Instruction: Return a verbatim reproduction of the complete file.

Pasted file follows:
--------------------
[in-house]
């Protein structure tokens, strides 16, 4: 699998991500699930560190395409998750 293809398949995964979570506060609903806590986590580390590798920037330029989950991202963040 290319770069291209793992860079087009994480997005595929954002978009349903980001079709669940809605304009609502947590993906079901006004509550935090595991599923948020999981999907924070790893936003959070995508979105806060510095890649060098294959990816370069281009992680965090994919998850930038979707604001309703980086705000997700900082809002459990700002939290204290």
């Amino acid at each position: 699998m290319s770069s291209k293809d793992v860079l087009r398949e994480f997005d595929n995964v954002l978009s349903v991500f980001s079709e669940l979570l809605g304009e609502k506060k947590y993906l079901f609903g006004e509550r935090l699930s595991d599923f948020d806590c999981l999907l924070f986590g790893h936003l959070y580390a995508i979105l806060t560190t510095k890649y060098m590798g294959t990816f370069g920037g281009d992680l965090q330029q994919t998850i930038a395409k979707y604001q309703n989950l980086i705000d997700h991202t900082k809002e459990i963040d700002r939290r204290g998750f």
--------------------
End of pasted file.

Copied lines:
[in-house]
């Protein structure tokens, strides 16, 4: 699998991500699930560190395409998750 293809398949995964979570506060609903806590986590580390590798920037330029989950991202963040 290319770069291209793992860079087009994480997005595929954002978009349903980001079709669940809605304009609502947590993906079901006004509550935090595991599923948020999981999907924070790893936003959070995508979105806060510095890649060098294959990816370069281009992680965090994919998850930038979707604001309703980086705000997700900082809002459990700002939290204290």
């Amino acid at each position: 699998m290319s770069s291209k293809d793992v860079l087009r398949e994480f997005d595929n995964v954002l978009s349903v991500f980001s079709e669940l979570l809605g304009e609502k506060k947590y993906l079901f609903g006004e509550r935090l699930s595991d599923f948020d806590c999981l999907l924070f986590g790893h936003l959070y580390a995508i979105l806060t560190t510095k890649y060098m590798g294959t990816f370069g920037g281009d992680l965090q330029q994919t998850i930038a395409k979707y604001q309703n989950l980086i705000d997700h991202t900082k809002e459990i963040d700002r939290r204290g998750f």